This Clean Air Day, James Frith MP is encouraging local people to help improve air quality for all by ditching their cars and getting active.
People in Bury are encouraged to cycle or walk when they can. This will limit their pollution contribution but also protect their heart health, as air pollution levels can be significantly higher inside a car.
As well as encouraging individual action, James Frith MP is also calling for national action to make the UK’s air safe to breathe, especially for their constituents with heart and circulatory conditions whose health is at increased risk from air pollution.
Air pollution is now the largest environmental risk factor linked to deaths in England, with the majority of air-pollution related deaths worldwide (58%) caused by heart disease or stroke.
James Frith MP attended a photo-call organised by the British Heart Foundation in Parliament ahead of Clean Air Day to express their support for action that will ensure that the health of people living in Bury isn’t at risk from the air they breathe.
The BHF is urging government to make this happen by adopting World Health Organisation (WHO) air quality guidelines into UK law.
The charity believes it is vital that the UK’s air quality legislation has the protection of health at its core. This will ensure that efforts to reduce air pollution achieve meaningful outcomes, particularly for vulnerable groups whose lives are impacted by outdoor air pollution.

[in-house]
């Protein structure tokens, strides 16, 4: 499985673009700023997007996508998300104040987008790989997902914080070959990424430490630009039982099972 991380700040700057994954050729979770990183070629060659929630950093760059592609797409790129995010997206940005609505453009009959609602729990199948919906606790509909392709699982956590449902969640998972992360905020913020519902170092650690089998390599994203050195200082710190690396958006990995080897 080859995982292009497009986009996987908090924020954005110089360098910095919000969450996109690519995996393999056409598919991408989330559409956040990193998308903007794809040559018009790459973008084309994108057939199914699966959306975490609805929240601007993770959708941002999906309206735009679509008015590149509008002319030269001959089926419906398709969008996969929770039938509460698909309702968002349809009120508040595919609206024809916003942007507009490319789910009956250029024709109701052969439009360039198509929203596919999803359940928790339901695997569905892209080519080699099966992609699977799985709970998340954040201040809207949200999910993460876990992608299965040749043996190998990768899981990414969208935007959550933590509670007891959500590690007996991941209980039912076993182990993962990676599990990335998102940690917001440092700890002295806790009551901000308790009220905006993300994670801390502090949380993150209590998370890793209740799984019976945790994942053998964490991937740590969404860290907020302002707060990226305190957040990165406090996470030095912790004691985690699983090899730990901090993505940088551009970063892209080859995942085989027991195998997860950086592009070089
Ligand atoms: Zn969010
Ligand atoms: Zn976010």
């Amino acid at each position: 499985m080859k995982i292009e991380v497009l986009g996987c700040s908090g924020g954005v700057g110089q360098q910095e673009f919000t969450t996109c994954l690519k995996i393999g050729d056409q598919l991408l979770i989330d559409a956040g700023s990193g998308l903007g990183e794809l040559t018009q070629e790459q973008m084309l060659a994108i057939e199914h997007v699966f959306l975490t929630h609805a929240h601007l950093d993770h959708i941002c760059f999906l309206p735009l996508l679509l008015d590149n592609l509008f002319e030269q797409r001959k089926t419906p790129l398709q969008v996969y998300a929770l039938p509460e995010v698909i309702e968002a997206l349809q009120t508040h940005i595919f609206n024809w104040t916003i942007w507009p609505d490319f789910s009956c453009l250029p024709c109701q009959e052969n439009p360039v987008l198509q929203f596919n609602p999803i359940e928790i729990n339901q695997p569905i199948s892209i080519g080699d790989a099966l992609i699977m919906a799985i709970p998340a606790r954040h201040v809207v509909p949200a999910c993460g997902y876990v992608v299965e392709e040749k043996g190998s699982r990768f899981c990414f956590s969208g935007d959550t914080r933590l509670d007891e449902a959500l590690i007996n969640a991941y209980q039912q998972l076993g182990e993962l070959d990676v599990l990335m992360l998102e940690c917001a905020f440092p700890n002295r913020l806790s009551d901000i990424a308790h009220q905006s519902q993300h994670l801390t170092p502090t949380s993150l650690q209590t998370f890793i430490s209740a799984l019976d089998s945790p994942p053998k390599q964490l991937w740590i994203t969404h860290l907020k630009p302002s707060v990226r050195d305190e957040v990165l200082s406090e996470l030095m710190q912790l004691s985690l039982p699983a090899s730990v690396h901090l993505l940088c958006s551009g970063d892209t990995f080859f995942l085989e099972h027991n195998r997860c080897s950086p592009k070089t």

James Frith, MP for Bury North, said:
“It’s important that we have better air quality so local people don’t need to worry about dirty air damaging their health when they leave the house. Research has shown that even the smallest reduction can make a big difference in preventing new cases of coronary heart disease. I’m supporting the call for all effective action to be taken to clean up our air.”
Simon Gillespie, Chief Executive of the British Heart Foundation, said:
“It’s great to have the support of James Frith MP with encouraging action to promote and protect the nation’s heart health from the effects of air pollution.
“We know that to have good heart and circulatory health, people need to be active. But BHF-funded research suggests that poor air quality can cancel out the cardiovascular benefits of exercise in vulnerable people. Further BHF-funded research has also shown that particulate matter increases the risk of potentially fatal complications for people with a heart or circulatory condition.
“To reduce this risk, we urgently need WHO limits for PM to be adopted into new air quality legislation as soon as possible.”
You can learn more about the BHF’s research and work on air pollution by visiting https://www.bhf.org.uk/airpollutionpolicy